Who Can Say No to This?

Sugar is nearly impossible to resist—and you’re probably eating more of it than you think.

It's an hour before dinner, and you shouldn't spoil your appetite, but you have a craving for something sweet. You rummage through the fridge and kitchen cabinets, until—bingo!—you come upon a package of chocolate cookies. Your mouth is already watering.

“I’ll have just one,” you think.
“And another ...”
“And maybe a couple more ...”

In no time, you’ve devoured half the package.

You may blame your sweet tooth. Or your lack of willpower. But that’s only part of the story.

Neuroscientist Eric Stice took pictures of teenagers’ brains while they consumed soda and other sugary treats. He found that sugar-sweetened foods lit up the “reward center” of their brains, giving them a happy, pleasurable feeling that made it difficult to stop eating. “The more sugar you eat, the more you want it,” Stice says. 

Sugar Shocker

There are at least 56 different names for sugar. 

Pictured: the molecular structure of fructose, the sugar found in fruit 

But here’s the tricky thing: Steering clear of eating too much sugar isn’t as simple as resisting those extra Oreos. That’s because food manufacturers have added sugars to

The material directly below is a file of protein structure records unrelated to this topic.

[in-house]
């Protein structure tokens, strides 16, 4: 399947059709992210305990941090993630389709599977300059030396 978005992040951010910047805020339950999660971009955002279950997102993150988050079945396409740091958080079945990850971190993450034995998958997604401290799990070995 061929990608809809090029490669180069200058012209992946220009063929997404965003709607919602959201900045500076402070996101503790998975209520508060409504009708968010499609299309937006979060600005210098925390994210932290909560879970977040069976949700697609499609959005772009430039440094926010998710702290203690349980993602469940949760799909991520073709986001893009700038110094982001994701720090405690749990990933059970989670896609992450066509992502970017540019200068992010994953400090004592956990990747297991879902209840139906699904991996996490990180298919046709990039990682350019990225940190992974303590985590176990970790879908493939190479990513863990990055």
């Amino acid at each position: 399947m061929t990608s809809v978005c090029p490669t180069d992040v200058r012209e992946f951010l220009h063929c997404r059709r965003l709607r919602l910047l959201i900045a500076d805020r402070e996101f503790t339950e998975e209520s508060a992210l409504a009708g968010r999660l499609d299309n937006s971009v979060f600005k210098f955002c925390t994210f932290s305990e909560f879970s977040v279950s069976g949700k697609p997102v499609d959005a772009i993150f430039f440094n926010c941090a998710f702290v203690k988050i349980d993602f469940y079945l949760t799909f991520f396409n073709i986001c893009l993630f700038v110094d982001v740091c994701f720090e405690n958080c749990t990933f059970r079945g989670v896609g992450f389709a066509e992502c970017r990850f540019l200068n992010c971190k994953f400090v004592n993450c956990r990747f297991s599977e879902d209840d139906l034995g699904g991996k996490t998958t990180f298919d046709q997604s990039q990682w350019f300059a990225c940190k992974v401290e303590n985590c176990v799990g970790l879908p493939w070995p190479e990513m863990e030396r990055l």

a whopping 74 percent of the packaged food items in your supermarket. Often, the sweet stuff is in foods you don’t expect, like crackers, deli meats, salad dressing, “healthy” flavored yogurts, and even whole wheat bread.

Food manufacturers do it to make foods taste better. They do it to keep you coming back for more. And they do it even though sugar may be messing with your health. 


Today, Americans, on average, each eat 57 pounds of sugar a year—but it wasn’t always that way. It’s not that people in, say, the 1800s didn’t have a taste for sweets—humans have craved ripe, sugar-rich fruits since the caveman days—but the way they ate was far, far different. Early Americans had to make meals out of meats from animals they hunted and fresh fruits and veggies grown nearby. Dessert was usually dried fruits or homemade puddings sweetened with maple syrup or molasses.

It wasn’t until the early 1900s that most Americans began to buy processed and packaged foods, like ready-to-eat cereal. And it was even later—in the 1940s—that food scientists began to understand how to make those foods even more delicious: by pumping them full of extra sugar.

But food manufacturers weren’t just tucking the sweet stuff into those sneaky sources like cereal and bread. They also began mass-producing sugary sodas and snacks, making them easier to buy and consume.

So what’s the big deal? Nutritionists call the sweeteners put in during the food production process added sugars, and they warn that these sugars affect our bodies differently than the natural sugars found in the fruits enjoyed by our ancient ancestors. When you eat an orange, for example, you’re not only getting a rush of sweetness; you’re also getting fiber and complex carbohydrates. It takes your body time to break down these nutrients, which means that the sugar gets released into your blood slowly. This process also keeps you fuller longer.